A statue of the child Gautama Buddha as depicted in his apocryphal story of birth
|Official name||Fódàn (佛誕)
Chopa-il (초파일, 初八日)
|Also called||Buddha's Birthday
|Observed by||Mahayana Buddhists
|Significance||Celebrates the birthday of Gautama Buddha|
varies by region:
|2014 date||6 May  (South Asia)|
|2015 date||4 May|
|2016 date||14 May|
|Vietnamese alphabet||Phật Đản|
Buddha's Birthday (Chinese: 佛誕; Hindi: बुद्ध जयन्ती; Vietnamese: Phật Đản) the birthday of the Prince Siddhartha Gautama, is a holiday traditionally celebrated in Mahayana Buddhism. According to the Theravada Tripitaka scriptures[which?] (from Pali, meaning "three baskets"), Gautama was born in Lumbini in modern-day Nepal, around the year 563 BCE, and raised in Kapilavastu.
According to this legend, briefly after the birth of young prince Gautama, an astrologer named Asita visited the young prince's father—King Śuddhodana—and prophesied that Siddhartha would either become a great king or renounce the material world to become a holy man, depending on whether he saw what life was like outside the palace walls.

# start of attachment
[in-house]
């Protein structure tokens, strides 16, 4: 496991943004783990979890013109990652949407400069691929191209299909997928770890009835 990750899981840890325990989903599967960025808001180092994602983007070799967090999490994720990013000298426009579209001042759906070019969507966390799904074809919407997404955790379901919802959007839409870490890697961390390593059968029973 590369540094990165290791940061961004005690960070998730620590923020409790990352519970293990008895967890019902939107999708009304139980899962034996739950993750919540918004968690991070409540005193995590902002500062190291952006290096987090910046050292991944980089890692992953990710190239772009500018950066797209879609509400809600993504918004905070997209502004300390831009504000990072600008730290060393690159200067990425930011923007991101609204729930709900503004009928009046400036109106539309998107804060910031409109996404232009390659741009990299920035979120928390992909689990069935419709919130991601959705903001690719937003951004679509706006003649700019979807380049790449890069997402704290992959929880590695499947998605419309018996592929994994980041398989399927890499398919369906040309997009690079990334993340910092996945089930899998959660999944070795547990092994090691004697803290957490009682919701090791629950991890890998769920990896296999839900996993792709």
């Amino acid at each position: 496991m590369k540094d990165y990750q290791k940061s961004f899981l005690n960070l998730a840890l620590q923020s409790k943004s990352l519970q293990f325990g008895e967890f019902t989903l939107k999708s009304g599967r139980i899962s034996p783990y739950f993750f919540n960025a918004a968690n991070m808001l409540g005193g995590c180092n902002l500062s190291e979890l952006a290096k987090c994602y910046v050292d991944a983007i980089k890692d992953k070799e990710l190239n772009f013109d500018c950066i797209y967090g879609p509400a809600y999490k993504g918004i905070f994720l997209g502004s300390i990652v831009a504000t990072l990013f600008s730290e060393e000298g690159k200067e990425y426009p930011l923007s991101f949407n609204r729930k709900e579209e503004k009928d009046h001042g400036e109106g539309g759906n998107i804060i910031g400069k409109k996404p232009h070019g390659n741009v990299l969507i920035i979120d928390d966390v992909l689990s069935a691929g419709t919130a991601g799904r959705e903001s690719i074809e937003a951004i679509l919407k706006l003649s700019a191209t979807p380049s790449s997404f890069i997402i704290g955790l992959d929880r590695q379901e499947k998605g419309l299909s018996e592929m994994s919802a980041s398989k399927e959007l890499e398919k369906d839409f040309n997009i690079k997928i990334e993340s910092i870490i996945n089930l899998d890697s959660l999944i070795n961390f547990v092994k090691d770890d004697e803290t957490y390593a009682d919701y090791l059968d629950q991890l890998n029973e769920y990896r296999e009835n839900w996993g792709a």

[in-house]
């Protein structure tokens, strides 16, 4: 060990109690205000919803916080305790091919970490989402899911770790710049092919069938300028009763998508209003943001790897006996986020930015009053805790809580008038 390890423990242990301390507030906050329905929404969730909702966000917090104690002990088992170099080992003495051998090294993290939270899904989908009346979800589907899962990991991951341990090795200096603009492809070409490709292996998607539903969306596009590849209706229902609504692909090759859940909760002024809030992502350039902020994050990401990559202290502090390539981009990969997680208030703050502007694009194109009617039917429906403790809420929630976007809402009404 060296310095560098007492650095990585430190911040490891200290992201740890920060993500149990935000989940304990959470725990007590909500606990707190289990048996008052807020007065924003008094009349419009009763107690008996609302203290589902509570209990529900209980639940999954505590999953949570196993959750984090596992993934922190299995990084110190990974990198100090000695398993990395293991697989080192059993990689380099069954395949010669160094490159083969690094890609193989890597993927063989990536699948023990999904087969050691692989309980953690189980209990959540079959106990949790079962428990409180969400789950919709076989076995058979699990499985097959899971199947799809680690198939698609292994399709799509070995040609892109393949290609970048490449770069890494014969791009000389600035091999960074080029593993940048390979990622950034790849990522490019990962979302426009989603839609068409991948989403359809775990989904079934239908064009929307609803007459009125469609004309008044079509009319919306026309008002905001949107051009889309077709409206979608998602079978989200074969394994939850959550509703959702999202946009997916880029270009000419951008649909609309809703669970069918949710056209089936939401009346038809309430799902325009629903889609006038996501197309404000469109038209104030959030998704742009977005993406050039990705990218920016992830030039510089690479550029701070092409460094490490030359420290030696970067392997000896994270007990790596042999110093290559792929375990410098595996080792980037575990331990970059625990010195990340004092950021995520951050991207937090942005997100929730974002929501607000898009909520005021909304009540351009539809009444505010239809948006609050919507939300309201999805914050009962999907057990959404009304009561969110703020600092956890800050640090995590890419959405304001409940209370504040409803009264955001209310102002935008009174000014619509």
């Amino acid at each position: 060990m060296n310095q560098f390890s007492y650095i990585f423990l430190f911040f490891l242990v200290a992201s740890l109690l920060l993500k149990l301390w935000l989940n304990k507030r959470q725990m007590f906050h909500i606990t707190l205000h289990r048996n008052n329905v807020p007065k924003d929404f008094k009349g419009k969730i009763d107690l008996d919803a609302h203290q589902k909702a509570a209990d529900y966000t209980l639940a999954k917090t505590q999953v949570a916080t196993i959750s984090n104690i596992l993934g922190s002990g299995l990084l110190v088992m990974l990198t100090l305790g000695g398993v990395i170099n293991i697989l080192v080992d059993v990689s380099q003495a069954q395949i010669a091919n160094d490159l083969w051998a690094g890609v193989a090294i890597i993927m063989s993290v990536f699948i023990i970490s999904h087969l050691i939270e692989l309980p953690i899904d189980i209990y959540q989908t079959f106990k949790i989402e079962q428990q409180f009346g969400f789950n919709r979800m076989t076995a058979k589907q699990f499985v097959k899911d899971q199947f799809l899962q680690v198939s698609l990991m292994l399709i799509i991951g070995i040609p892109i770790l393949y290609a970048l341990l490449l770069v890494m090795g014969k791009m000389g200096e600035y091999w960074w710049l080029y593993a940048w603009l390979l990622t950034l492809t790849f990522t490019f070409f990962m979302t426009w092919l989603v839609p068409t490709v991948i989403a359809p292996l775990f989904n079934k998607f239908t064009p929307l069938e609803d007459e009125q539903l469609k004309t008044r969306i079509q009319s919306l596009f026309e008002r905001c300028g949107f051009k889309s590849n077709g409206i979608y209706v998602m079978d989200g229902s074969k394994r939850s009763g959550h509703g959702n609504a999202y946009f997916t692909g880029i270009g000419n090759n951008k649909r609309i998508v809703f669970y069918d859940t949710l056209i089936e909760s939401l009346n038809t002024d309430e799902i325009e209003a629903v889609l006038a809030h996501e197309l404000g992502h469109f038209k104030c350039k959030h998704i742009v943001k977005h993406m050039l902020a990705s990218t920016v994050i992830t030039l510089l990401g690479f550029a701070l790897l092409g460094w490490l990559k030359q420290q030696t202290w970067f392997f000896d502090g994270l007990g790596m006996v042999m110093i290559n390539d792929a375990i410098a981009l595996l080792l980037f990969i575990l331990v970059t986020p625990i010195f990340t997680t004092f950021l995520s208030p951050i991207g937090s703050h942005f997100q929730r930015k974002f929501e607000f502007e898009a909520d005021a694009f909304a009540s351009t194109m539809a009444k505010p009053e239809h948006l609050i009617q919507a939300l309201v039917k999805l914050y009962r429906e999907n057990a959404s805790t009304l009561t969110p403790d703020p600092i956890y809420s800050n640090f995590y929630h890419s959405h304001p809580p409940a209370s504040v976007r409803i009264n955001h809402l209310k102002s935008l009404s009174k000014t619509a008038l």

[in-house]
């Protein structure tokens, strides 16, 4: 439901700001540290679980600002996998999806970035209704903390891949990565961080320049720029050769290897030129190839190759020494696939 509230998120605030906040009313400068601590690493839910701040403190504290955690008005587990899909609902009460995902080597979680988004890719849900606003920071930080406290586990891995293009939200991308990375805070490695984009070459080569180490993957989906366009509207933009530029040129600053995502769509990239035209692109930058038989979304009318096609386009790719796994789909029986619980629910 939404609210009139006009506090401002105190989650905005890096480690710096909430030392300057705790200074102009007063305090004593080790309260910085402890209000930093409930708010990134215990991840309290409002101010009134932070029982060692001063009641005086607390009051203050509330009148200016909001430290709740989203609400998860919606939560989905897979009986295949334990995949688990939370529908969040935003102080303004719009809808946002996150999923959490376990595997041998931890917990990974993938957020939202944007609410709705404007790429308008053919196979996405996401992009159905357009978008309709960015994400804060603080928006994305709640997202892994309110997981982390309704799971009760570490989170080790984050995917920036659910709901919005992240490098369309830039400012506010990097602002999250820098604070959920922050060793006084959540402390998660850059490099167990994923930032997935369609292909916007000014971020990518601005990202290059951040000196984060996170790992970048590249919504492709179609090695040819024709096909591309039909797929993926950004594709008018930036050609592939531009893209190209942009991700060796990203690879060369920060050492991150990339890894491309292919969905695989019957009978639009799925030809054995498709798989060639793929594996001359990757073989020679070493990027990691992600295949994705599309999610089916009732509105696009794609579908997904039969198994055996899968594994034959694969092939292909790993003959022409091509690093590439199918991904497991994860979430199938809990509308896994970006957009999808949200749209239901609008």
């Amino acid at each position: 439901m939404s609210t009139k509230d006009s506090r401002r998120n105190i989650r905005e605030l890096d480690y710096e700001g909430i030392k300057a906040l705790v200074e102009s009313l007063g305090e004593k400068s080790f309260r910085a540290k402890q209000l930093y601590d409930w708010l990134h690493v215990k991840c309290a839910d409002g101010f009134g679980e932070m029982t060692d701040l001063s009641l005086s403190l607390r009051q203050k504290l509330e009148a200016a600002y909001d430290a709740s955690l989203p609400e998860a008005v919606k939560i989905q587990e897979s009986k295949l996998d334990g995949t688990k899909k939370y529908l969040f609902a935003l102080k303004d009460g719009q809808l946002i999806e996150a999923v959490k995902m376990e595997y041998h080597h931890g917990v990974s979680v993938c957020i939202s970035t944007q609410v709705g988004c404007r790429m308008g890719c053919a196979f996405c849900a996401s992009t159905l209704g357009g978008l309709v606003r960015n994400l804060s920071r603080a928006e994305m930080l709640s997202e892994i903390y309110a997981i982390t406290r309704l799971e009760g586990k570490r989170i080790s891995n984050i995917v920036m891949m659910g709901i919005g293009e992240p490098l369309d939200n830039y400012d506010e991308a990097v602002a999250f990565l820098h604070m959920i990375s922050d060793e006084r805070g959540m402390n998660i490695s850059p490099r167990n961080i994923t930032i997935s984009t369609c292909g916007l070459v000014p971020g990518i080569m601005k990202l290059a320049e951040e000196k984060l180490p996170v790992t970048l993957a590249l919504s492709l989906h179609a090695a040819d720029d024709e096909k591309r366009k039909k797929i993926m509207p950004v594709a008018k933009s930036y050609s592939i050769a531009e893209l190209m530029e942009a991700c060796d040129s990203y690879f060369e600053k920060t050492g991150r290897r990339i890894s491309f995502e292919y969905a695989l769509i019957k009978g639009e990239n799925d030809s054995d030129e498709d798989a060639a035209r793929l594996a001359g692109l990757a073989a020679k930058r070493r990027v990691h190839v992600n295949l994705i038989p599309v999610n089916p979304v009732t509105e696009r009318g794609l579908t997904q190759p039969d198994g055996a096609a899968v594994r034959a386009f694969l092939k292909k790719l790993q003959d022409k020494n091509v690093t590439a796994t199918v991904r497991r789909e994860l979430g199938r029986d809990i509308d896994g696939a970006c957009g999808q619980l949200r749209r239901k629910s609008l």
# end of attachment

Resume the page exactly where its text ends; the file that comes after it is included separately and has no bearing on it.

Śuddhodana was determined to see his son become a king, so he prevented him from leaving the palace grounds. But at age 29, despite his father's efforts, Gautama ventured beyond the palace several times. In a series of encounters—known in Buddhist literature as the four sights—he learned of the suffering of ordinary people, encountering an old man, a sick man, a corpse and, finally, an ascetic holy man, apparently content and at peace with the world. These experiences prompted Gautama to abandon royal life and take up a spiritual quest.
- 1 Date
- 2 Celebrations in each country
- 3 See also
- 4 References
- 5 Further reading
- 6 External links